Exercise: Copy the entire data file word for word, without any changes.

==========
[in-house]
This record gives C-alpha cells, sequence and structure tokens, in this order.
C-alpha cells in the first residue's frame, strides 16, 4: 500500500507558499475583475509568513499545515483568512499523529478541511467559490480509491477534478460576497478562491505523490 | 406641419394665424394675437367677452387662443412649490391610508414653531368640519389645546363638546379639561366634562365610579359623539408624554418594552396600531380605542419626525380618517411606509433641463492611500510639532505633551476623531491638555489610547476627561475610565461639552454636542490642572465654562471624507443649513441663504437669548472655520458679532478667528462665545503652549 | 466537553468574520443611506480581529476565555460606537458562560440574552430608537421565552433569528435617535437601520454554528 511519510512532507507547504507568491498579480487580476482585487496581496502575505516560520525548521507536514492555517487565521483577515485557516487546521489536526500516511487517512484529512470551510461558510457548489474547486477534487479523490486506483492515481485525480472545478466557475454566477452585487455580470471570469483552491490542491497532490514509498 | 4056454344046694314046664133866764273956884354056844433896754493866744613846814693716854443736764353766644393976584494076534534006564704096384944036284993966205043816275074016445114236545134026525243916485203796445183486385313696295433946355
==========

[in-house]
This record gives C-alpha cells, sequence and structure tokens, in this order.
C-alpha cells in the first residue's frame, strides 16, 4: 500500500507558499475583475509568513499545515483568512499523529478541511467559490480509491477534478460576497478562491505523490 | 406641419394665424394675437367677452387662443412649490391610508414653531368640519389645546363638546379639561366634562365610579359623539408624554418594552396600531380605542419626525380618517411606509433641463492611500510639532505633551476623531491638555489610547476627561475610565461639552454636542490642572465654562471624507443649513441663504437669548472655520458679532478667528462665545503652549 | 466537553468574520443611506480581529476565555460606537458562560440574552430608537421565552433569528435617535437601520454554528 511519510512532507507547504507568491498579480487580476482585487496581496502575505516560520525548521507536514492555517487565521483577515485557516487546521489536526500516511487517512484529512470551510461558510457548489474547486477534487479523490486506483492515481485525480472545478466557475454566477452585487455580470471570469483552491490542491497532490514509498 | 4056454344046694314046664133866764273956884354056844433896754493866744613846814693716854443736764353766644393976584494076534534006564704096384944036284993966205043816275074016445114236545134026525243916485203796445183486385313696295433946355